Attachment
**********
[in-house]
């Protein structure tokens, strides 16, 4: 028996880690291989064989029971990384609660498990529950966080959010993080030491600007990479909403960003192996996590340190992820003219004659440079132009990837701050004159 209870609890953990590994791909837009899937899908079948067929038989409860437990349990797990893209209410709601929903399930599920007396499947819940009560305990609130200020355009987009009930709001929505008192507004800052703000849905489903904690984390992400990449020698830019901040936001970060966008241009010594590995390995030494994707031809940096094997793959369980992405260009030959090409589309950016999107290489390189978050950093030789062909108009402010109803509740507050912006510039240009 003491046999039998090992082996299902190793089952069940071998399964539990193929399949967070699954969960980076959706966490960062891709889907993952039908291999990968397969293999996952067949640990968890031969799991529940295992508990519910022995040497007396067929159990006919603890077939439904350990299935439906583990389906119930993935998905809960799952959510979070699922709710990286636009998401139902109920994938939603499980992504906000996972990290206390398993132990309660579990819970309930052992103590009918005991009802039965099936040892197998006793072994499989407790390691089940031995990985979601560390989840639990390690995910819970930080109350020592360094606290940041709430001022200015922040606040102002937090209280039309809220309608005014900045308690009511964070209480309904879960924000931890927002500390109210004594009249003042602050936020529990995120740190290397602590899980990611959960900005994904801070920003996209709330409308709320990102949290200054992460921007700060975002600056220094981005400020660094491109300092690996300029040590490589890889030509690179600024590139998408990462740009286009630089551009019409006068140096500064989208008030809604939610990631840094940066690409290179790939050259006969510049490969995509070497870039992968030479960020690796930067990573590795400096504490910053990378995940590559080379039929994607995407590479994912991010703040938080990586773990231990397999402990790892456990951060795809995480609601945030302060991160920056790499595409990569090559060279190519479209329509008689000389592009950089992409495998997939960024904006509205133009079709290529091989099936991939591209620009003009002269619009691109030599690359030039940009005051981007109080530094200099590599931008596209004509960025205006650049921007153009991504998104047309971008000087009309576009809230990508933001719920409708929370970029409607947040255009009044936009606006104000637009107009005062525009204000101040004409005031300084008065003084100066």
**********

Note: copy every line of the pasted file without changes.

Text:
[in-house]
């Protein structure tokens, strides 16, 4: 028996880690291989064989029971990384609660498990529950966080959010993080030491600007990479909403960003192996996590340190992820003219004659440079132009990837701050004159 209870609890953990590994791909837009899937899908079948067929038989409860437990349990797990893209209410709601929903399930599920007396499947819940009560305990609130200020355009987009009930709001929505008192507004800052703000849905489903904690984390992400990449020698830019901040936001970060966008241009010594590995390995030494994707031809940096094997793959369980992405260009030959090409589309950016999107290489390189978050950093030789062909108009402010109803509740507050912006510039240009 003491046999039998090992082996299902190793089952069940071998399964539990193929399949967070699954969960980076959706966490960062891709889907993952039908291999990968397969293999996952067949640990968890031969799991529940295992508990519910022995040497007396067929159990006919603890077939439904350990299935439906583990389906119930993935998905809960799952959510979070699922709710990286636009998401139902109920994938939603499980992504906000996972990290206390398993132990309660579990819970309930052992103590009918005991009802039965099936040892197998006793072994499989407790390691089940031995990985979601560390989840639990390690995910819970930080109350020592360094606290940041709430001022200015922040606040102002937090209280039309809220309608005014900045308690009511964070209480309904879960924000931890927002500390109210004594009249003042602050936020529990995120740190290397602590899980990611959960900005994904801070920003996209709330409308709320990102949290200054992460921007700060975002600056220094981005400020660094491109300092690996300029040590490589890889030509690179600024590139998408990462740009286009630089551009019409006068140096500064989208008030809604939610990631840094940066690409290179790939050259006969510049490969995509070497870039992968030479960020690796930067990573590795400096504490910053990378995940590559080379039929994607995407590479994912991010703040938080990586773990231990397999402990790892456990951060795809995480609601945030302060991160920056790499595409990569090559060279190519479209329509008689000389592009950089992409495998997939960024904006509205133009079709290529091989099936991939591209620009003009002269619009691109030599690359030039940009005051981007109080530094200099590599931008596209004509960025205006650049921007153009991504998104047309971008000087009309576009809230990508933001719920409708929370970029409607947040255009009044936009606006104000637009107009005062525009204000101040004409005031300084008065003084100066």